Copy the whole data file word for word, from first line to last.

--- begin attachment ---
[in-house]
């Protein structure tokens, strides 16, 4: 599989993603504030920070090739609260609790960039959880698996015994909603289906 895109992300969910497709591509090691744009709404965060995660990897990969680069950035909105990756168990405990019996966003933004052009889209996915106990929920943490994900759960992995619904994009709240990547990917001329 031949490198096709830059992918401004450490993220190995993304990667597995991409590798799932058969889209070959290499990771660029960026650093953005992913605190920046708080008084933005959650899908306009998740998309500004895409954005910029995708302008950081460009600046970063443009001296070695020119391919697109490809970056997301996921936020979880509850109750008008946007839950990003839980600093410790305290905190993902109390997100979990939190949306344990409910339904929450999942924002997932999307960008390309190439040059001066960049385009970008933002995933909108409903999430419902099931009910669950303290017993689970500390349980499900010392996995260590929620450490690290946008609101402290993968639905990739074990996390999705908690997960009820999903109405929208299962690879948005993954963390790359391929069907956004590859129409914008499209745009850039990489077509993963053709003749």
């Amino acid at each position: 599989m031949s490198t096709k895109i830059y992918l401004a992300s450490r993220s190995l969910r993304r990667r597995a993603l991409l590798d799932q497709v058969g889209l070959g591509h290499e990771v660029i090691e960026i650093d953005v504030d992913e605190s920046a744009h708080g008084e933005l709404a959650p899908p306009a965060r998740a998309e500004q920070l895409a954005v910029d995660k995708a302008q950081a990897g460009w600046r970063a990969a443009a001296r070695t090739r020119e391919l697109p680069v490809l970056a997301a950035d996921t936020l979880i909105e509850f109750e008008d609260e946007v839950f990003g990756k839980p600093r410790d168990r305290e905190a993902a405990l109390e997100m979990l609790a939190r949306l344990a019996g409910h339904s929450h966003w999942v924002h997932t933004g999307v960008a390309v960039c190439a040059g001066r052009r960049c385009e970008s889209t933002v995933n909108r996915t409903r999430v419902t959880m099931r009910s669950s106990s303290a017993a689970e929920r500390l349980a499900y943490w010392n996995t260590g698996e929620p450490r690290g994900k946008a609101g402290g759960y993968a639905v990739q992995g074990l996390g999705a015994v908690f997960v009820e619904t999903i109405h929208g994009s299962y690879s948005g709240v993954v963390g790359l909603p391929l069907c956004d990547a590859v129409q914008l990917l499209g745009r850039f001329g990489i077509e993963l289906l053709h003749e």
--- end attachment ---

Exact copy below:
[in-house]
């Protein structure tokens, strides 16, 4: 599989993603504030920070090739609260609790960039959880698996015994909603289906 895109992300969910497709591509090691744009709404965060995660990897990969680069950035909105990756168990405990019996966003933004052009889209996915106990929920943490994900759960992995619904994009709240990547990917001329 031949490198096709830059992918401004450490993220190995993304990667597995991409590798799932058969889209070959290499990771660029960026650093953005992913605190920046708080008084933005959650899908306009998740998309500004895409954005910029995708302008950081460009600046970063443009001296070695020119391919697109490809970056997301996921936020979880509850109750008008946007839950990003839980600093410790305290905190993902109390997100979990939190949306344990409910339904929450999942924002997932999307960008390309190439040059001066960049385009970008933002995933909108409903999430419902099931009910669950303290017993689970500390349980499900010392996995260590929620450490690290946008609101402290993968639905990739074990996390999705908690997960009820999903109405929208299962690879948005993954963390790359391929069907956004590859129409914008499209745009850039990489077509993963053709003749």
């Amino acid at each position: 599989m031949s490198t096709k895109i830059y992918l401004a992300s450490r993220s190995l969910r993304r990667r597995a993603l991409l590798d799932q497709v058969g889209l070959g591509h290499e990771v660029i090691e960026i650093d953005v504030d992913e605190s920046a744009h708080g008084e933005l709404a959650p899908p306009a965060r998740a998309e500004q920070l895409a954005v910029d995660k995708a302008q950081a990897g460009w600046r970063a990969a443009a001296r070695t090739r020119e391919l697109p680069v490809l970056a997301a950035d996921t936020l979880i909105e509850f109750e008008d609260e946007v839950f990003g990756k839980p600093r410790d168990r305290e905190a993902a405990l109390e997100m979990l609790a939190r949306l344990a019996g409910h339904s929450h966003w999942v924002h997932t933004g999307v960008a390309v960039c190439a040059g001066r052009r960049c385009e970008s889209t933002v995933n909108r996915t409903r999430v419902t959880m099931r009910s669950s106990s303290a017993a689970e929920r500390l349980a499900y943490w010392n996995t260590g698996e929620p450490r690290g994900k946008a609101g402290g759960y993968a639905v990739q992995g074990l996390g999705a015994v908690f997960v009820e619904t999903i109405h929208g994009s299962y690879s948005g709240v993954v963390g790359l909603p391929l069907c956004d990547a590859v129409q914008l990917l499209g745009r850039f001329g990489i077509e993963l289906l053709h003749e």